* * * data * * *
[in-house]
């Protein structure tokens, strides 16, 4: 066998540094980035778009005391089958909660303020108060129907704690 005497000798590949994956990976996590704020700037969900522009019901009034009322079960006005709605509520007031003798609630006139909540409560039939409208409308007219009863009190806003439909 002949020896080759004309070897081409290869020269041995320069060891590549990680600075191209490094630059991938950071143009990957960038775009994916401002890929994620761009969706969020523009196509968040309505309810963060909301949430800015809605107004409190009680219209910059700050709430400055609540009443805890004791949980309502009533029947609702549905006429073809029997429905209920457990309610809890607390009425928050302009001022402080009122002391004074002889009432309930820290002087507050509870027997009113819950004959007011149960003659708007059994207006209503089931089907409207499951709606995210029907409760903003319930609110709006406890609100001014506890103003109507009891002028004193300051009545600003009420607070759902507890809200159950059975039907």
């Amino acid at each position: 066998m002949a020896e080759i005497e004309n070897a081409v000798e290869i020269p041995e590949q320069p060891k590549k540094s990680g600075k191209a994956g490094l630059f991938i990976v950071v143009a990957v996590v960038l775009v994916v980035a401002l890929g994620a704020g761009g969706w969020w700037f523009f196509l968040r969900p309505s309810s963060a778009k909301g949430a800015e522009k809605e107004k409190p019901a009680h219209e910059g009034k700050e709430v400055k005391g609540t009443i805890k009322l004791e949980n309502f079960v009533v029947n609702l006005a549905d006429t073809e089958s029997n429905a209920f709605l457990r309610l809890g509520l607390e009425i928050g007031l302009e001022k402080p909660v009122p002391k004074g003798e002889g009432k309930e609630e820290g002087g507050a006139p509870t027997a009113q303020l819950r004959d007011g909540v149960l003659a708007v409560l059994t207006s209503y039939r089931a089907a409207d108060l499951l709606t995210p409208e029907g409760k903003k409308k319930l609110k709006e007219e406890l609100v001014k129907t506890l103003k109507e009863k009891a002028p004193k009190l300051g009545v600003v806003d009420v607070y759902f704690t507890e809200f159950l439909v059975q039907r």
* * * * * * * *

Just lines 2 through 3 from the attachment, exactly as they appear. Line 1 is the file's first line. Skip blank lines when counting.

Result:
């Protein structure tokens, strides 16, 4: 066998540094980035778009005391089958909660303020108060129907704690 005497000798590949994956990976996590704020700037969900522009019901009034009322079960006005709605509520007031003798609630006139909540409560039939409208409308007219009863009190806003439909 002949020896080759004309070897081409290869020269041995320069060891590549990680600075191209490094630059991938950071143009990957960038775009994916401002890929994620761009969706969020523009196509968040309505309810963060909301949430800015809605107004409190009680219209910059700050709430400055609540009443805890004791949980309502009533029947609702549905006429073809029997429905209920457990309610809890607390009425928050302009001022402080009122002391004074002889009432309930820290002087507050509870027997009113819950004959007011149960003659708007059994207006209503089931089907409207499951709606995210029907409760903003319930609110709006406890609100001014506890103003109507009891002028004193300051009545600003009420607070759902507890809200159950059975039907």
């Amino acid at each position: 066998m002949a020896e080759i005497e004309n070897a081409v000798e290869i020269p041995e590949q320069p060891k590549k540094s990680g600075k191209a994956g490094l630059f991938i990976v950071v143009a990957v996590v960038l775009v994916v980035a401002l890929g994620a704020g761009g969706w969020w700037f523009f196509l968040r969900p309505s309810s963060a778009k909301g949430a800015e522009k809605e107004k409190p019901a009680h219209e910059g009034k700050e709430v400055k005391g609540t009443i805890k009322l004791e949980n309502f079960v009533v029947n609702l006005a549905d006429t073809e089958s029997n429905a209920f709605l457990r309610l809890g509520l607390e009425i928050g007031l302009e001022k402080p909660v009122p002391k004074g003798e002889g009432k309930e609630e820290g002087g507050a006139p509870t027997a009113q303020l819950r004959d007011g909540v149960l003659a708007v409560l059994t207006s209503y039939r089931a089907a409207d108060l499951l709606t995210p409208e029907g409760k903003k409308k319930l609110k709006e007219e406890l609100v001014k129907t506890l103003k109507e009863k009891a002028p004193k009190l300051g009545v600003v806003d009420v607070y759902f704690t507890e809200f159950l439909v059975q039907r």